Off-campus UMass Amherst users: To download campus access dissertations, please use the following link to log into our proxy server with your UMass Amherst user name and password.

Non-UMass Amherst users: Please talk to your librarian about requesting this dissertation through interlibrary loan.

Dissertations that have an embargo placed on them will not be available to anyone until the embargo expires.

Document Type

Campus-Only Access for One (1) Year

Degree Name

Doctor of Philosophy (PhD)

Degree Program

Education (also CAGS)

Year Degree Awarded

2017

Month Degree Awarded

May

First Advisor

Joseph B. Berger

Second Advisor

Sharon F. Rallis

Third Advisor

Mzamo Mangaliso

Subject Categories

Community-Based Learning | Early Childhood Education | Educational Administration and Supervision | Educational Leadership | Educational Sociology | Family, Life Course, and Society | Higher Education | Higher Education Administration | Social Work | Urban Education

Abstract

GETTING IT RIGHT: AFRICAN AMERICAN MALE COLLEGE/UNIVERSITY PRESIDENTS AND

THEIR EARLY CULTIVATION OF SELF-EFFICACY

MAY 2017

JAMES ANTHONY RANDALL, B.A., MOREHOUSE COLLEGE

M.S.W., UNIVERSITY OF PENNSYLVANIA, COLLEGE OF SOCIAL POLICY AND PRACTICE

Ph.D., UNIVERSITY OF MASSACHUSETTS AMHERST

Directed by Joseph B. Berger

Education remains the single most important means by which individuals in the United States can empower themselves economically, socially, and personally. In spite of this, a significant percentage of young African American males do not even appear to be competing or reaching for the educational opportunities before them as they rank the poorest amongst their peers in a myriad of academic indicators. Despite the significant body of research describing the various barriers to African American males’ academic achievement, there remains little research seeking to understand why numerous African American males do achieve academically and professionally despite facing many of the same ecological factors as their peers.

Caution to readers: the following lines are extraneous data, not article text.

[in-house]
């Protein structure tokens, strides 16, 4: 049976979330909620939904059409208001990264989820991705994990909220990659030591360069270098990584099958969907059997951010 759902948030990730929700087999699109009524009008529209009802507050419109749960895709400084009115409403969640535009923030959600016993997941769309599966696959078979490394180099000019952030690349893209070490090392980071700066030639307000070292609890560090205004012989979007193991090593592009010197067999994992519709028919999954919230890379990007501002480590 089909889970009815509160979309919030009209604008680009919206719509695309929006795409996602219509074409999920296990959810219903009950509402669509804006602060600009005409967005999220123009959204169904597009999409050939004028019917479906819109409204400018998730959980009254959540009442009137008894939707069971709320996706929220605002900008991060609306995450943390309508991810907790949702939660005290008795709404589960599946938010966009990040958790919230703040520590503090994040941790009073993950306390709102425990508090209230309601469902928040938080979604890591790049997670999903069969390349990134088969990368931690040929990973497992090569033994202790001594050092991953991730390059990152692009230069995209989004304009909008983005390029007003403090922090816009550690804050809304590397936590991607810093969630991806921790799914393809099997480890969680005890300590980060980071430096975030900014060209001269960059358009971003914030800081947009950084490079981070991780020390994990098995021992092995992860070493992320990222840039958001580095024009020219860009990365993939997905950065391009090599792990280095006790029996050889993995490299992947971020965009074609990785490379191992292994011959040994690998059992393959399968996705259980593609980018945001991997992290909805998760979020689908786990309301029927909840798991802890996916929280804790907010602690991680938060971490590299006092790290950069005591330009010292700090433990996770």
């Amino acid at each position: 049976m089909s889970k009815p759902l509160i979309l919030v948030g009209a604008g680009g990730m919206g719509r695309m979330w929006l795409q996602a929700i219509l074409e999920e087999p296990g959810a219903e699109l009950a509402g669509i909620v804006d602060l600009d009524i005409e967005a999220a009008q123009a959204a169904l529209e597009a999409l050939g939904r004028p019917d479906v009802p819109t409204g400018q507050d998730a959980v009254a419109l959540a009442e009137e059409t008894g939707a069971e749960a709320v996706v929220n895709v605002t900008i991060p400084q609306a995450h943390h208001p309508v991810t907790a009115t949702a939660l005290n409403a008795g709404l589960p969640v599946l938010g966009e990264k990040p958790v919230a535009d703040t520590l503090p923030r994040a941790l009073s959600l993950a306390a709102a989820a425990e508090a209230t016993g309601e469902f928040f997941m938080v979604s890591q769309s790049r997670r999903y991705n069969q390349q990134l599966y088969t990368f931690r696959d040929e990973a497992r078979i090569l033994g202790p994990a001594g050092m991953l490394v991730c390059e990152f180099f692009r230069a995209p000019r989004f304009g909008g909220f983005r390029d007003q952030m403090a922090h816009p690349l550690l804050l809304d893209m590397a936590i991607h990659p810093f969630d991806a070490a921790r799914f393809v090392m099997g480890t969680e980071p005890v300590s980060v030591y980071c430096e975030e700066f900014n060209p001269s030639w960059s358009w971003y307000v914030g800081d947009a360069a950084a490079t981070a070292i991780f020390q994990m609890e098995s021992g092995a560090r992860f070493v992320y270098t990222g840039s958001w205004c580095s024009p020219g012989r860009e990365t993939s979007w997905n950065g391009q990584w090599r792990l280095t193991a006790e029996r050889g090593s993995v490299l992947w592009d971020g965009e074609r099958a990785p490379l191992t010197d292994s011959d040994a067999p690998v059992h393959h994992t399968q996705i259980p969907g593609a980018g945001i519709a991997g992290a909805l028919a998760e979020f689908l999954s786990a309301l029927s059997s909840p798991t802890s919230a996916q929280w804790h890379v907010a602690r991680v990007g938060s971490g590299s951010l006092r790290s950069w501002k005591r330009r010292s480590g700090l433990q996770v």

This study seeks to provide new knowledge about how and why African American males achieve, by focusing on eleven highly successful and efficacious African American male college/university presidents. It examines a) the formation of each president’s educational identity and beliefs, as well as b) the development of their sense of agency and resilience, and c) how, despite their individual hurdles, they were able to thrive – all essential elements of self-efficacy. By examining each president’s responses through a self-efficacy framework, this work hopes to reveal new themes about race and gender, African American males in particular, and to discover instrumental elements that can lead to academic success in the classroom for a new generation of young, African-American males.

Share

COinS